Showing posts from June, 2015

Techno-politics in the Philippines

By Christopher Ryan Maboloc

      According to Herbert Marcuse, one of the accomplishments of modern society “is the non-terroristic, democratic decline of freedom – the efficient, smooth, reasonable un-freedom which seems to have its roots in technical progress itself.” By implication, Jeffry Ocay writes that it is worthwhile to examine closely how modern politics and its technology as an apparatus of power, to use the words of Mario Bunge, has been employed to “to control, transform or create things or processes, natural or social,” in order to achieve “some practical end deemed to be valuable.”

The Rohingya People and Our Common Sense of Humanity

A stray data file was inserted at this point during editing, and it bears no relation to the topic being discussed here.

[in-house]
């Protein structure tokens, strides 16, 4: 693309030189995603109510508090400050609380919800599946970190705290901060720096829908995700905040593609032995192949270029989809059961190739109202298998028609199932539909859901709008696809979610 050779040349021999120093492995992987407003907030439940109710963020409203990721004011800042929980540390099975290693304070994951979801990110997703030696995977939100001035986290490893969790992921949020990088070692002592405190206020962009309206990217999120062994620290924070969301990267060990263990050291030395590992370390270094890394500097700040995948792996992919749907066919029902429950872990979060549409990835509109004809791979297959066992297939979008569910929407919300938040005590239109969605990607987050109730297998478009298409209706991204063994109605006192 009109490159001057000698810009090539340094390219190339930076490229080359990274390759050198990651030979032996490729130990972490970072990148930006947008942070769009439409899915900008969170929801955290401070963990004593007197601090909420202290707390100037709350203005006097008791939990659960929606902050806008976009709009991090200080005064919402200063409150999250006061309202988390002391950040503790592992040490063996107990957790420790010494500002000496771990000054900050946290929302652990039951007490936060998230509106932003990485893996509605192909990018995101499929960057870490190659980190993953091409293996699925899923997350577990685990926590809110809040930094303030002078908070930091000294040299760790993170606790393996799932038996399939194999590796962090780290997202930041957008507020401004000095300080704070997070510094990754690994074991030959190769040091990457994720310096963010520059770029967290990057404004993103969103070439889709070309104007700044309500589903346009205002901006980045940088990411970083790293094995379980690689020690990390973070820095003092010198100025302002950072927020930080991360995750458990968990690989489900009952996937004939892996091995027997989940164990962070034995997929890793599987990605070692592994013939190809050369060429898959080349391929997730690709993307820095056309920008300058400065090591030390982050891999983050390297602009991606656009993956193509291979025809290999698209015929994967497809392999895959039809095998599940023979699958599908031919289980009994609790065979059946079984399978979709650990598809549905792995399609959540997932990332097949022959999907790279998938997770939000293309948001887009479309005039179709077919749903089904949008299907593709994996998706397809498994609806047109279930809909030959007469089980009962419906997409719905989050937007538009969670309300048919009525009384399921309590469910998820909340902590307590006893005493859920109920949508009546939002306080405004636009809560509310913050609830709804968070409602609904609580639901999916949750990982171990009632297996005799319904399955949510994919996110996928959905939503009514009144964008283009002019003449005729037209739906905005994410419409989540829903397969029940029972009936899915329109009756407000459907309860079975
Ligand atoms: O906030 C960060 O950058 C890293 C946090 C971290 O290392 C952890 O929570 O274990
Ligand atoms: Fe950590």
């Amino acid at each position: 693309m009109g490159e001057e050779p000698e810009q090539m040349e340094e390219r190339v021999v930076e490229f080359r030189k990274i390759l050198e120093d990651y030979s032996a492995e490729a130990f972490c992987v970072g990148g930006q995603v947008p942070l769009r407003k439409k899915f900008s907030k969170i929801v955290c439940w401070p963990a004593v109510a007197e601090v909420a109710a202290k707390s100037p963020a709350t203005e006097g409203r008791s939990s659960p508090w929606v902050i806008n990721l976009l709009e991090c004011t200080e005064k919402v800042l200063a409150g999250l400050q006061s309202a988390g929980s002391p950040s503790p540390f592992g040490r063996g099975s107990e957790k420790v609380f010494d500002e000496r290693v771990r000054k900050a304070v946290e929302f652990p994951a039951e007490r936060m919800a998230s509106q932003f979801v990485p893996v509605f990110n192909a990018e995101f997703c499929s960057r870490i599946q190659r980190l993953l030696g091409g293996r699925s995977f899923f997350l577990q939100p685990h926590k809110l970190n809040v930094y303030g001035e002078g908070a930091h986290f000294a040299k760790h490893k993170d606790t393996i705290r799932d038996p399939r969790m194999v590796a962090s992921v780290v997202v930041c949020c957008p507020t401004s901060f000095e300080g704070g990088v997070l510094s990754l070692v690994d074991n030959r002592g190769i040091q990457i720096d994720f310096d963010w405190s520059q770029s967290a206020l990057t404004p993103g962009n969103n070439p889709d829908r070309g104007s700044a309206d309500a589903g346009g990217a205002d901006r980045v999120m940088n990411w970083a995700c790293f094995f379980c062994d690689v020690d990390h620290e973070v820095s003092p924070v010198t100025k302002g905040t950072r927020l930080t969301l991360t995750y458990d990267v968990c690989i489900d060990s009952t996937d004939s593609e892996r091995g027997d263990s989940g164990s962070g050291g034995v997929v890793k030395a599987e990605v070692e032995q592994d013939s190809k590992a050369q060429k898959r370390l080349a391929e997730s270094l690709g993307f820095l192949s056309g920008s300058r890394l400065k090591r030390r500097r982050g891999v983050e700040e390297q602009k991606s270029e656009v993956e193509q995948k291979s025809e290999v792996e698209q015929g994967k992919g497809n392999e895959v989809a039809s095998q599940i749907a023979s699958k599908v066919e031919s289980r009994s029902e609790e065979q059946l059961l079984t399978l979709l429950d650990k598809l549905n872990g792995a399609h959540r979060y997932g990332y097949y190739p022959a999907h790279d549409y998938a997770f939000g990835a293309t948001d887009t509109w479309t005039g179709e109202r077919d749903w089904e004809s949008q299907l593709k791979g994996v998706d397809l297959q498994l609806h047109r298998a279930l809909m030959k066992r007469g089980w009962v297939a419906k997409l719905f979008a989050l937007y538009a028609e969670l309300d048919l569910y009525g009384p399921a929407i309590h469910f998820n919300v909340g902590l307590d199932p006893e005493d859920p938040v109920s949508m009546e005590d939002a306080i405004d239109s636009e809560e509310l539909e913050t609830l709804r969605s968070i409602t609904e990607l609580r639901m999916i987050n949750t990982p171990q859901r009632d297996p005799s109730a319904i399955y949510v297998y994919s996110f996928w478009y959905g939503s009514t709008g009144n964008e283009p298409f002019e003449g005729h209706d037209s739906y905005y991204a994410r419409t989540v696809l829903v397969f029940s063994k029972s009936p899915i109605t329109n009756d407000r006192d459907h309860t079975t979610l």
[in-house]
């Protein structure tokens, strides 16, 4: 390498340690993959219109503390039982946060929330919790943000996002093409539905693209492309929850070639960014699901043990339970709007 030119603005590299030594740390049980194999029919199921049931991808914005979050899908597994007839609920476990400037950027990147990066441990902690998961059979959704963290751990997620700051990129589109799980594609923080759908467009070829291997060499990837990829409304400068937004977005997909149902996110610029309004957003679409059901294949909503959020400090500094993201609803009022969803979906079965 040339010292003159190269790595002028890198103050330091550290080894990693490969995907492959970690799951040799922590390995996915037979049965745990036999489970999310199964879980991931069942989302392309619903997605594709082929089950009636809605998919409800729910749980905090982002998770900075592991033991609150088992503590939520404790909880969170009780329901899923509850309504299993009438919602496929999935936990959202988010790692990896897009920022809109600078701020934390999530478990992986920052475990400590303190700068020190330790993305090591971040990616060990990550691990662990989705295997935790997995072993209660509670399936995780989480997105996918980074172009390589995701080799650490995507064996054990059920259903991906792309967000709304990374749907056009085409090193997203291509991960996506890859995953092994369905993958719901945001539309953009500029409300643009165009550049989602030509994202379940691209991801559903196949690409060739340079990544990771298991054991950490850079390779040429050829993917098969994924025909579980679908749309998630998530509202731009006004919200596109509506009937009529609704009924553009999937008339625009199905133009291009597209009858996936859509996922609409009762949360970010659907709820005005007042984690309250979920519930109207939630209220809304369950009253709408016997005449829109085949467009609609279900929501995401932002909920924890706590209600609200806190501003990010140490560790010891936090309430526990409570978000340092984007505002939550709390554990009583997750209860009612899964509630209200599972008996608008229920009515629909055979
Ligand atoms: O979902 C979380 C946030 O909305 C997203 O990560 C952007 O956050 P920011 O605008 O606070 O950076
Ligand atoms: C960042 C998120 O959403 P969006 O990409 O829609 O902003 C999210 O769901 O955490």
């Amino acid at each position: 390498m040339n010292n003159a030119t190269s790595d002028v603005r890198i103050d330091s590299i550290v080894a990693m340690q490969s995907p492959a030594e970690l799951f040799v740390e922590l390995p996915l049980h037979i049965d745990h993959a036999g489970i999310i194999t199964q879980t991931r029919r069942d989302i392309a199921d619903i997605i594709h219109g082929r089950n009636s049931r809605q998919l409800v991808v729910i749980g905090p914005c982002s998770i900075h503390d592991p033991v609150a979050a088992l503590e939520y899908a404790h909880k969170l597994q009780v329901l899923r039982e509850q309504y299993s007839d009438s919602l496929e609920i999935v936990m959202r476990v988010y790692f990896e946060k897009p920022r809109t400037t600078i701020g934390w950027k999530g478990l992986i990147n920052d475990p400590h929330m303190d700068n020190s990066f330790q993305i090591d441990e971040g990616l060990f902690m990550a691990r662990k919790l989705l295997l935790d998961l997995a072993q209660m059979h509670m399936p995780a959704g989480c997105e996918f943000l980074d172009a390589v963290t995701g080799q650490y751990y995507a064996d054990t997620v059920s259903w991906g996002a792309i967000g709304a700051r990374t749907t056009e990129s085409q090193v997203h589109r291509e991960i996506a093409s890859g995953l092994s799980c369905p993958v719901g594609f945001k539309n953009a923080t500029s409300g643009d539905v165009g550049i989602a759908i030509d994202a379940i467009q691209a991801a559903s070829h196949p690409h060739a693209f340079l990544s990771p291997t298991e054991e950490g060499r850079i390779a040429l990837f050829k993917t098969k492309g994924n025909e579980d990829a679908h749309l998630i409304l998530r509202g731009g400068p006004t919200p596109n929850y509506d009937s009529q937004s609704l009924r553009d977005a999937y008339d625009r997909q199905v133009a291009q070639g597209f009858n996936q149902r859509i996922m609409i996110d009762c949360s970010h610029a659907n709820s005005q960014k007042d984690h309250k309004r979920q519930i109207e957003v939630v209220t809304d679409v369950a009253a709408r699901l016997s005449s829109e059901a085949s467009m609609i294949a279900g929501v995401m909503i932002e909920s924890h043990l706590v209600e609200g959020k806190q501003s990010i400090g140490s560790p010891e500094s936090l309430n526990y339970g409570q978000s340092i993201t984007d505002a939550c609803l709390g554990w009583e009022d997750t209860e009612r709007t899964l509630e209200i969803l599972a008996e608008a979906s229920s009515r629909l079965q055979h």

by Christopher Ryan Maboloc
        Hungry at sea, without water or medical provisions, and pushed from territorial waters, the fate of thousands of Rohingyas fleeing Burma who are stranded in decrepit wooden boats, once again emphasizes that the claim that sovereignty above all else define for any country the meaning of justice. This discussion all brings us back to Hegel and Hobbes and what the meaning of an “imagined community” as coined by Benedict Anderson is all about. For Anderson, a nation is a politically constructed concept. It points to a perceived commonality and belief that people share in terms of their identities which determine for them the very terms of their association – social, political and economic. Self-realization, in this respect, depends on a set of values that citizens in an associative relation share with each other. National solidarity, which dictates how people frame national and foreign policies, is grounded on those things that we think we owe only to ou…